October 1960: AFA life insurance program begins, meeting a critical need for the families of military aviators, helping them obtain life insurance generally not available to them through other sources.
March 1964: AFA’s Airmen’s Council asks USAF to appoint a “Sergeant Major of the Air Force.” While the proposal was initially turned down, the effort continued until 1967 when the first Chief Master Sergeant of the Air Force was appointed.
March 1967: The Aerospace Education Foundation undertakes “Project Utah” in cooperation with the U.S. Office of Education, which has received major credit for later helping secure accreditation for the Community College of the Air Force.
August 1984: After 38 years in the District of Columbia, AFA national headquarters moves into the association’s own building in Arlington, VA.
March 1994: An AFA Special Report, "The Smithsonian and the Enola Gay," exposes plans by the National Air & Space Museum to display the B-29 that dropped the atomic bomb on Hiroshima as a prop in an exhibit lacking balance and historical context. Due to AFA's coverage the museum changed the plan for the program and the exhibit.
October 2006: The Air Force Memorial is dedicated and the United States Air Force Memorial is presented to the nation.
May 2007: AFA establishes the Mitchell Institute for Aerospace Studies. The institute seeks to carry on, in the modern day, General Mitchell’s tireless and dedicated effort to expand airpower thinking and increase public awareness of the need for this unique military instrument.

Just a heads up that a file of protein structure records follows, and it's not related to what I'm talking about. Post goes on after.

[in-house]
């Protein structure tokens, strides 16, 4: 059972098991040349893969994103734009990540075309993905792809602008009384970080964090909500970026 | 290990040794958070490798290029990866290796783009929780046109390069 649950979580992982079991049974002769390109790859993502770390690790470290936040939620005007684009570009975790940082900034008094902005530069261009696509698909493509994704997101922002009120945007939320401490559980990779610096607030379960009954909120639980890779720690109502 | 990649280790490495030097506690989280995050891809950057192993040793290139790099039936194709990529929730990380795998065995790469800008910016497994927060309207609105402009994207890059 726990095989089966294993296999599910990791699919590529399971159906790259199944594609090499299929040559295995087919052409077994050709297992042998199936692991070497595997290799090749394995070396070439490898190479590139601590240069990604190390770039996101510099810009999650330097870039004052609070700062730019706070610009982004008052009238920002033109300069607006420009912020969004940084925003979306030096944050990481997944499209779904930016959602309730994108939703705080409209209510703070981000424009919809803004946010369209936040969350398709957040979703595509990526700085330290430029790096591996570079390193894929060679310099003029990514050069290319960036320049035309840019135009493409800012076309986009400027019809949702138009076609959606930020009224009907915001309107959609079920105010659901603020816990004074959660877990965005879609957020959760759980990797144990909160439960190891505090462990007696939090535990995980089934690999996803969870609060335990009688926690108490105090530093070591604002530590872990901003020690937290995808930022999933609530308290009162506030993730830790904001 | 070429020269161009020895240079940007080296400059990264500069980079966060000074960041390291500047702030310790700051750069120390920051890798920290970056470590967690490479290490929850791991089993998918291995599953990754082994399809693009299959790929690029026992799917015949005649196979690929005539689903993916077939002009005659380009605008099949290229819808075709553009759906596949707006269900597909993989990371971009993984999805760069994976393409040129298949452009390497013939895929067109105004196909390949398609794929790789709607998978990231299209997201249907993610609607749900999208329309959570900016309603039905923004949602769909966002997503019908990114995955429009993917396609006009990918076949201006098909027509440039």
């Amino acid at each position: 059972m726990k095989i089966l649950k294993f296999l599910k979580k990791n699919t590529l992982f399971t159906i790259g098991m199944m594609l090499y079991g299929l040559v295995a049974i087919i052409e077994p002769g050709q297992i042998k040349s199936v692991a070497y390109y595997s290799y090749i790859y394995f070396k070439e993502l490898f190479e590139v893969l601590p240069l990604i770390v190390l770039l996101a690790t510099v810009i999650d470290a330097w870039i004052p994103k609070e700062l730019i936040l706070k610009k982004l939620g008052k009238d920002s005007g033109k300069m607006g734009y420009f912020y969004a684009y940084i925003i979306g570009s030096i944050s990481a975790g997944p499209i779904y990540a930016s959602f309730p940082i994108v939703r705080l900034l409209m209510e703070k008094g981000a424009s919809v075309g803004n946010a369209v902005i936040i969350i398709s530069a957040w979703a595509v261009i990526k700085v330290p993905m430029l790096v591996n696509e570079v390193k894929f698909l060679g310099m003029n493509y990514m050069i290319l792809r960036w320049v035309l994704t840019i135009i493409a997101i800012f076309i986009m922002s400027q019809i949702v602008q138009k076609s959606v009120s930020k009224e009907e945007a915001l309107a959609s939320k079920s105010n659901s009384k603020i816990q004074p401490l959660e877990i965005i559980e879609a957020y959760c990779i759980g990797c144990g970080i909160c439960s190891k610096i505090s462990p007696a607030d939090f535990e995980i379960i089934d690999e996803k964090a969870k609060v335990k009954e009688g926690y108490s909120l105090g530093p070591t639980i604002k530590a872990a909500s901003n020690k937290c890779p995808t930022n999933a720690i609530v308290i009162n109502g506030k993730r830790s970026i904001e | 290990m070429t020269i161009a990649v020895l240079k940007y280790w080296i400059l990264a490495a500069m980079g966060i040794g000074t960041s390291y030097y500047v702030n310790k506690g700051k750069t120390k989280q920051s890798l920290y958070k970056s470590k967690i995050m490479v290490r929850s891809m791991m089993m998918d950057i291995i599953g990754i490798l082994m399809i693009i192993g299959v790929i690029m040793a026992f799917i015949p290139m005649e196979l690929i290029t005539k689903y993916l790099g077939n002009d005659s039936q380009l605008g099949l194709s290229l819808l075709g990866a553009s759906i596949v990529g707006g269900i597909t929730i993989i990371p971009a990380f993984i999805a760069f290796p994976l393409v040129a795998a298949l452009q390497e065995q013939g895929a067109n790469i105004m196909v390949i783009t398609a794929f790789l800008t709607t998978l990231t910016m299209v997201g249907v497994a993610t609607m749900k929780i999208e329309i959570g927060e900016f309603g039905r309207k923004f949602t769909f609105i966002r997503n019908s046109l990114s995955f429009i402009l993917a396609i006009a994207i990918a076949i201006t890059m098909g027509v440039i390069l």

February 2009: AFA’s CyberPatriot program hosts its first competition. CyberPatriot was conceived by AFA to inspire high school students to pursue careers in cybersecurity or other STEM disciplines critical to our nation's future.
November 2011: AFA establishes its Wounded Airman Program (WAP).
September 2014: AFA renames headquarters building to the Jimmy Doolittle building.
April 2015: AFA's StellarXplorers program hosts its first competition. StellarXplorers is a rigorous hands-on space system design challenge that involves all aspects of system development and operation, focusing on spacecraft and payload.
September 2017: AFA commemorates 70th anniversary of the USAF with record-setting attendance at the Air, Space & Cyber Conference.
March 2018: AFA hosts Pilot Summit to assist USAF with pilot retention/recruitment.
Doolittle Raid on Tokyo
Four months after Japan’s surprise attack at Pearl Harbor, Hawaii, on December 7, 1941 the aircraft carrier USS Hornet sailed under the Golden Gate Bridge and out of San Francisco Bay into the Pacific on a secret mission.
On the Hornet’s deck sat 16 specially equipped B-25 bombers—accompanied on this mission by a 200-strong contingent of crews and maintenance personnel. The Hornet’s own fighter planes were parked below deck to make room for these special passengers.
A few days after leaving the West Coast, the Hornet was met by a group of other U.S. carriers, destroyers, and cruisers that would escort it to the location in the Pacific where its mission would begin.
Check out video of 1942 newsreel - Doolittle Raid story begins 4:54 minutes into newsreel (Courtesy of the US National Archives)